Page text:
I won't need to do much in the way of "remodelling" the walls and ceiling need paint, the floor hopefully will strip and varnish, and I want to add baseboard moldings, and change the lights. Nothing will happen on the facade this year other than taking a peek under the boards, it's too late in the season to embark on any kind of major change on the front.

Still waiting to hear from my bank, they have all the paperwork and they were to send someone over there from the bank to do an internal apprasal rather than hiring an outside appraiser which they said runs $1500. So the deciding thing now at their end I guess is if their appraiser guy says the building is worth $15,000, loan approved, or it is not worth $15,000, waiting is agony!
Hope to hear something tomorrow.

Oh I have no issues with doing electric, plumbing etc, Ive had jobs in the past where that WAS part of the job, and Ive renovated more than a few lofts and places, I tend to overbuild, and over spec on everything- well beyond any minimum code or requirements.

Even if the electrical says I can use 14 GA wire I ALWAYS use 12, if something needs one 2x4 I use 2 or 3 of them, if a floor or porch joist can be a 2x6 with no issues, I still use 2x8 or even 2x10.
When I rewired my house, romex is the norm for in the walls and basement etc, but I don't use romex- seen and read about too many fires from rodents chewing wiring in walls to ever be comfortable with that stuff! I used commercial steel conduit with the waterproof connectors throughout, and in tight spots I used the metal armored cable, all 12 GA wire with a green ground wire.
I've worked alongside the local electrician here at my work place running various cables and things with him, and Ive replaced about 100 balasts with new ones, he's a good dude.
Most of the code stuff is pretty much common sense, but unfortunately a lot of people don't have that, so you get DIY repairs where people use things like duct tape or scotch tape on electrical wiring, or they wrap a damaged cord with yards of electrical tape, or break off the ground pin on plugs.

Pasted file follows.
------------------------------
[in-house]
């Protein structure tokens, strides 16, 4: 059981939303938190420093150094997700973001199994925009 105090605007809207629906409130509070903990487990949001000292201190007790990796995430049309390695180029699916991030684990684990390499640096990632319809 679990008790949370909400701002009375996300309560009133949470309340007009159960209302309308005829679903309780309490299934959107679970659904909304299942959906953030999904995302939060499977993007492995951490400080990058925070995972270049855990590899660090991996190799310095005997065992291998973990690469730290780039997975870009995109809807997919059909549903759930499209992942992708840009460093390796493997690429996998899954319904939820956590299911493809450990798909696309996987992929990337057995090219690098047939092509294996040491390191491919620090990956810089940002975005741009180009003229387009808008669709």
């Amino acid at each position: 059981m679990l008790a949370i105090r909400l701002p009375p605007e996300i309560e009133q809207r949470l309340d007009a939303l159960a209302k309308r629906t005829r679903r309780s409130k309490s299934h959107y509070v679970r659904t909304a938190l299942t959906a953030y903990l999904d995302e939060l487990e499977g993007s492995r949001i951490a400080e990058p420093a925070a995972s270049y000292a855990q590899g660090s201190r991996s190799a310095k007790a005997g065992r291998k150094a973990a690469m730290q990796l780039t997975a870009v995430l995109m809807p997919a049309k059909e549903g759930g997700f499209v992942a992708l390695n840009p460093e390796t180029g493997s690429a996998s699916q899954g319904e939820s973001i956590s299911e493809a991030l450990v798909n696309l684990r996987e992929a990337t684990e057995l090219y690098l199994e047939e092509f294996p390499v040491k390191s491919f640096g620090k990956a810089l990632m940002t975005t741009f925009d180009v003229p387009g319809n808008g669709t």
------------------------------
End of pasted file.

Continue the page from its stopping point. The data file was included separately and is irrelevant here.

At work I know there was a lamp fixture on the milling machine that had been wired wrong- with a NON polarized plug, one day the machinist moved the gooseneck socket to direct the light better and it shorted out on the metal, turned out that depending on which way you plugged the cord in, the outside of the socket got the juice, nice accident waiting to happen to whomever might touch that lamp socket and the mill at the same time!
I wound up rewiring that thing correctly so it can't be plugged in wrong.

There was a similar issue with the air compressor's pressure switch too, you turned off all the breakers marked "AIR COMPRESSOR" not knowing that the air pressure switch on the tank had a whole OTHER breaker in another box that wasn't marked! and THAT was wired up once by a licensed electrician, I learned fast not to trust ANY wiring in that place at all.


Looks like a good url there pT, checking it out now.